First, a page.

Diigo, a social bookmarking and annotation site, is finally back online 50 hours after the domain was first hijacked. It’s an incredible story that involves crisis management, blackmail, investigative research, payoffs, a clever thief, and points to potential problems with the domain name registry system that could affect anyone with a website. Diigo’s co-founder called it a nightmare and crisis that he’d like to help other companies avoid.
Diigo has 5 million registered users. For two days this week, they couldn’t access the site. The service is both a collaborative research tool, and a social content site. TechCrunch called Diigo “a research tool that rocks”, back in 2006. I’m a big fan and started using Diigo (pronounced Dee’go) to bookmark websites after Yahoo shut down its popular bookmarking site Delicious.
What Happened To Diigo.com
This past Wednesday, I tried using Diigo’s browser bookmarklet to save a site to my library. But, it didn’t work. I went to the Diigo.com site and it got one of those junky parked domain pages that you see when you mistype a URL. My first thought was, did the site close or perhaps their domain name expire? I checked Diigo’s twitter account and learned their domain was hijacked. The twitter account directed users to an emergency announcement that was put up at diigo.net, not diigo.com.
“Dear Diigo users,
We’re terribly sorry to inform you that we’re experiencing domain hijacking, ie. someone gained access to our Yahoo domain registrar account, and illegally hijacked the domain, http://www.diigo.com. Very soon http://www.diigo.com may not be accessible to you until this issue is resolved.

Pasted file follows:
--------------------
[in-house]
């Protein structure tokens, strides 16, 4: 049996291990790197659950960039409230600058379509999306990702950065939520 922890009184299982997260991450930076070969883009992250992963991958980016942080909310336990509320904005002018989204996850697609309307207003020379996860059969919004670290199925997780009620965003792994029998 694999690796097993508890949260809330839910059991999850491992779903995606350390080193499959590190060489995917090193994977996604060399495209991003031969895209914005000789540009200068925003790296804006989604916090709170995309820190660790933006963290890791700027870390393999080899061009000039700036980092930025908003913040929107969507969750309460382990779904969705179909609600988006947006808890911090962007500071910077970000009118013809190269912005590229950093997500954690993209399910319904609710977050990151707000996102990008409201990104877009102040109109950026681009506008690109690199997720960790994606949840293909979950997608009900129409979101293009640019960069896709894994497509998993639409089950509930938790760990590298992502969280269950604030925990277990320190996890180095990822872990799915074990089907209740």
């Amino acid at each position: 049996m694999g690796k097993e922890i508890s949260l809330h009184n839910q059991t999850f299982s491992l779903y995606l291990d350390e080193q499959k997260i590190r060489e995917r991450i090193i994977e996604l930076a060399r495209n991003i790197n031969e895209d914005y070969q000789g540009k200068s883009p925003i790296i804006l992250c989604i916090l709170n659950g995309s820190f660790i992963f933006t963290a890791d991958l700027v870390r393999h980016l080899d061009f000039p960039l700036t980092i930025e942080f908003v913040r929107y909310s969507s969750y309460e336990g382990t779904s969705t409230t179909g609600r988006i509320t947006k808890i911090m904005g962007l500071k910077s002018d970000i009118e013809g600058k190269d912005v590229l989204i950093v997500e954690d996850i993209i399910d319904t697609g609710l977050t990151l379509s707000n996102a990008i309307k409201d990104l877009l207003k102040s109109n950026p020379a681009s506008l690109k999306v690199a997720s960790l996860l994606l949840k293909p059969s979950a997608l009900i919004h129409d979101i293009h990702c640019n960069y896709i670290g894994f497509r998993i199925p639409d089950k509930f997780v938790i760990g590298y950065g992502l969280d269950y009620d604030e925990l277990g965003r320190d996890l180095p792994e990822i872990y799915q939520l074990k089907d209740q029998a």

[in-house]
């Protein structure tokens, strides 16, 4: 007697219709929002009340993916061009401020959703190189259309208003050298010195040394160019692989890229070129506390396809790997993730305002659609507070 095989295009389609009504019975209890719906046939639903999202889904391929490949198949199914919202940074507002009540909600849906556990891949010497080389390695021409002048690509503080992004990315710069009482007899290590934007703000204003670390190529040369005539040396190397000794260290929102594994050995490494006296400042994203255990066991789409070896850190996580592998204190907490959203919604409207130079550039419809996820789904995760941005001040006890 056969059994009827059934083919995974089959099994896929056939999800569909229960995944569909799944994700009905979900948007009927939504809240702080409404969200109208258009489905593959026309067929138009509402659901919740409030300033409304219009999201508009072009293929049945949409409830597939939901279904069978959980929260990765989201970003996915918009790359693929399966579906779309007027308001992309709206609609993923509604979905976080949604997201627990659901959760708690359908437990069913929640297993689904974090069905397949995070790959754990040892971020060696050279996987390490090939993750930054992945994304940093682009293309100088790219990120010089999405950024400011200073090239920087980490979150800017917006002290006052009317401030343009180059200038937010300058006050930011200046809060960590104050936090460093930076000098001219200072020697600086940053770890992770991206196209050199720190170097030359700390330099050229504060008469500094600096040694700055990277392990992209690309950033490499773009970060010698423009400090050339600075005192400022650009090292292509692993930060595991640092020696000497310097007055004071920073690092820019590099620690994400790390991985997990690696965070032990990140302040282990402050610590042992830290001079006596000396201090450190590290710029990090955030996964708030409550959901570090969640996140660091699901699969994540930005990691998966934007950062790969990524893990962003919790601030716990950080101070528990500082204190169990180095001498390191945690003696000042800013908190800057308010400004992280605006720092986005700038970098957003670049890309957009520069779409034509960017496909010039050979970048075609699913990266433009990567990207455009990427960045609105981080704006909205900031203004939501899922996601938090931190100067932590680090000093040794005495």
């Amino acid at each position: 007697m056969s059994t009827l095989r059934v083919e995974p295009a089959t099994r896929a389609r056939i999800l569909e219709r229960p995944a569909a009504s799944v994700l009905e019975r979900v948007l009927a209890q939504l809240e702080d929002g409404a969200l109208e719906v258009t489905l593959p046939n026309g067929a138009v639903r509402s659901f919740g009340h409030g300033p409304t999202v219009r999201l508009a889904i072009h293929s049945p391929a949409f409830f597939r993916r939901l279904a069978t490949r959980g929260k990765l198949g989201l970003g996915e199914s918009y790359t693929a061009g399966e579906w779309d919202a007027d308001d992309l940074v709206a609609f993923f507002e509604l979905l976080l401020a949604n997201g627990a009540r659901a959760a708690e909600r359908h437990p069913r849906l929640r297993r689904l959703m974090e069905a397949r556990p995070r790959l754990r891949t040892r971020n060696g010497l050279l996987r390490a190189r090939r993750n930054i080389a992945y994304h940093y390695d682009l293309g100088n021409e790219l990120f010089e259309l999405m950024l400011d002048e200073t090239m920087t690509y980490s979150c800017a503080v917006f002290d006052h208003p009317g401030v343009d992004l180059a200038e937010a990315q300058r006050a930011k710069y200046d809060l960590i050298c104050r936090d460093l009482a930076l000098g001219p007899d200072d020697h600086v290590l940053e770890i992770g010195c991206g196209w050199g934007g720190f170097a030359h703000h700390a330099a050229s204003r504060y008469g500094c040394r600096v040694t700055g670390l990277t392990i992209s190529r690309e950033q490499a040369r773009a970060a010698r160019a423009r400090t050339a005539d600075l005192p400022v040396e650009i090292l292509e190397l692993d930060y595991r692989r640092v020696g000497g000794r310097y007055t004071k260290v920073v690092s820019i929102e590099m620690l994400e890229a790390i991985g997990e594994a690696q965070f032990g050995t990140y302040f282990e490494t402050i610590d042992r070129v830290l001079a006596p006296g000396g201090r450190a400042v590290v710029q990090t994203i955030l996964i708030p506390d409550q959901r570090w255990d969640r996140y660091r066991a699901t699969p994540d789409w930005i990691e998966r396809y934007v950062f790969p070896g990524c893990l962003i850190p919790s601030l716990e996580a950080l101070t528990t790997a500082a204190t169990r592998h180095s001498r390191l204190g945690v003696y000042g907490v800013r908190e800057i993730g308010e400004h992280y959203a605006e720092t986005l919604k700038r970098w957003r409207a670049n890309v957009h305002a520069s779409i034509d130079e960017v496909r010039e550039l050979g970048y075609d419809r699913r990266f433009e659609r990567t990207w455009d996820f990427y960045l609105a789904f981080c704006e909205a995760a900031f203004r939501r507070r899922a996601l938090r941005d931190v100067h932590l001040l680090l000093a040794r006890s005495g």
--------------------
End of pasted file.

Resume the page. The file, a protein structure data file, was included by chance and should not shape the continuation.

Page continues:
But please rest assured that all our servers and user data are NOT compromised…”
The message also included a way users could help:
“Meanwhile, if you’re an avid Diigo/ twitter user, plesae (sic) help RT and speed up the recovery. Thanks!
On Friday afternoon, after 50 hours, the Diigo.com came back online.
Diigo posted an update saying:
“After an unbelieveable 48 hours roller coaster ordeal, Diigo.com is back! While all our servers and user data were completely unaffected during this time, our domain name registered through yahoo domain service (completely separated access from Diigo servers / user data) was “hijacked” for the past 2 days (no, our domain didn’t expire, but was literally stolen and illegally “transferred out”. According to Yahoo’s log, the thief even called into Yahoo and pretended to be the owner to inquire the transfer, if you can believe that!)
Simply looking-around the web shows that domain theft / hijacking has been causing a lot of disruptions and economic damage. During this ordeal, we have learned some valuable lessons to share with you all. Stay tuned after we get some much needed rest first!”
I contacted Wade Ren, Diigo’s Co-founder and Executive Chairman to get the details of what happened. He agreed to share his story in the hope that other companies will learn some valuable lessons and not have a similar crisis.
Ren told me “it’s a nightmare since it was unexpected. It was a crisis because it may damage Diigo the brand if it isn’t resolved quickly. And it was an ordeal to go begging for help and getting frustrating go-arounds.”
The Diigo team learned their site was being redirected Wednesday morning. They did a WHOIS search and learned their domain was moved from their Yahoo domains to another domain registrar called Aust Domains.